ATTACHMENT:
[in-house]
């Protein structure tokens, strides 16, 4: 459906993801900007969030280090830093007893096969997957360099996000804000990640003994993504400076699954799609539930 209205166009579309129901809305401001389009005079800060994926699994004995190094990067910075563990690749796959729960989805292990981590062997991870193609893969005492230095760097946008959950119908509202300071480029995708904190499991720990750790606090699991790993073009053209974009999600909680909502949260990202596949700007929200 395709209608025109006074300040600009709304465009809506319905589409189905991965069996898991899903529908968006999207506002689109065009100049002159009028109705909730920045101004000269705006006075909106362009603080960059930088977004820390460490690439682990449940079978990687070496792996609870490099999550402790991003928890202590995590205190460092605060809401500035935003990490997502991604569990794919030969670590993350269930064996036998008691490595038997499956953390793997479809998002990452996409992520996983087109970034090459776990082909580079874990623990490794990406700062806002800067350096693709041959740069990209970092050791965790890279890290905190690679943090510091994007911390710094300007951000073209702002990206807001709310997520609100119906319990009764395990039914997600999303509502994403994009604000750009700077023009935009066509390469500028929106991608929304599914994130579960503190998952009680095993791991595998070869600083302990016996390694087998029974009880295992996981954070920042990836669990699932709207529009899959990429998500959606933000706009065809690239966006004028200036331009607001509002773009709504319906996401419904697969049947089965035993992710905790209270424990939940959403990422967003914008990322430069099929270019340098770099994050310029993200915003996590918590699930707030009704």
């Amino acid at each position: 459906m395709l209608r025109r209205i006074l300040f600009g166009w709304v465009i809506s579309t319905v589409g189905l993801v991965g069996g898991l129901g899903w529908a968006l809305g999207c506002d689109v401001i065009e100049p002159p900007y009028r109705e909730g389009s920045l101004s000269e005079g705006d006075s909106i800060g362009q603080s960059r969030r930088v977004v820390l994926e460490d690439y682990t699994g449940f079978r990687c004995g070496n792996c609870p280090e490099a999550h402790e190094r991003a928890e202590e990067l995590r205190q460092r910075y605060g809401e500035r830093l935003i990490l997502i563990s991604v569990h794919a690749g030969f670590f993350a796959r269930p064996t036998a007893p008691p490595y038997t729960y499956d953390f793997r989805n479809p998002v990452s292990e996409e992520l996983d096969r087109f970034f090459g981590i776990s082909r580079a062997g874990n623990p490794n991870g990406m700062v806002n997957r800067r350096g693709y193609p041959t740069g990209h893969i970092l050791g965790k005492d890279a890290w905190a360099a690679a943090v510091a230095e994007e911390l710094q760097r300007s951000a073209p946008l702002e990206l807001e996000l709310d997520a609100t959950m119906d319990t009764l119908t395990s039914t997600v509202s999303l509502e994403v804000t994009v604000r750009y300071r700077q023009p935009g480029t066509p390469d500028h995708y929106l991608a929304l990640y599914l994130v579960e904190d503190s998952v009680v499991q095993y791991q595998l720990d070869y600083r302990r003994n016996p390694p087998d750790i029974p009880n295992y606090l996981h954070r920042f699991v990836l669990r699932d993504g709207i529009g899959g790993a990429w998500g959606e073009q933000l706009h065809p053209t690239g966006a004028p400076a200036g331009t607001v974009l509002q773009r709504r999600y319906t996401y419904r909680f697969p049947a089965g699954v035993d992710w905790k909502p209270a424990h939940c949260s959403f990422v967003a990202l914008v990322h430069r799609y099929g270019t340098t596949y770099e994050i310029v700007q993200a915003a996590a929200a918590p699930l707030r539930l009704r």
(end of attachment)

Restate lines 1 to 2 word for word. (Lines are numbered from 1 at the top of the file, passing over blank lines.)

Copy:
[in-house]
């Protein structure tokens, strides 16, 4: 459906993801900007969030280090830093007893096969997957360099996000804000990640003994993504400076699954799609539930 209205166009579309129901809305401001389009005079800060994926699994004995190094990067910075563990690749796959729960989805292990981590062997991870193609893969005492230095760097946008959950119908509202300071480029995708904190499991720990750790606090699991790993073009053209974009999600909680909502949260990202596949700007929200 395709209608025109006074300040600009709304465009809506319905589409189905991965069996898991899903529908968006999207506002689109065009100049002159009028109705909730920045101004000269705006006075909106362009603080960059930088977004820390460490690439682990449940079978990687070496792996609870490099999550402790991003928890202590995590205190460092605060809401500035935003990490997502991604569990794919030969670590993350269930064996036998008691490595038997499956953390793997479809998002990452996409992520996983087109970034090459776990082909580079874990623990490794990406700062806002800067350096693709041959740069990209970092050791965790890279890290905190690679943090510091994007911390710094300007951000073209702002990206807001709310997520609100119906319990009764395990039914997600999303509502994403994009604000750009700077023009935009066509390469500028929106991608929304599914994130579960503190998952009680095993791991595998070869600083302990016996390694087998029974009880295992996981954070920042990836669990699932709207529009899959990429998500959606933000706009065809690239966006004028200036331009607001509002773009709504319906996401419904697969049947089965035993992710905790209270424990939940959403990422967003914008990322430069099929270019340098770099994050310029993200915003996590918590699930707030009704």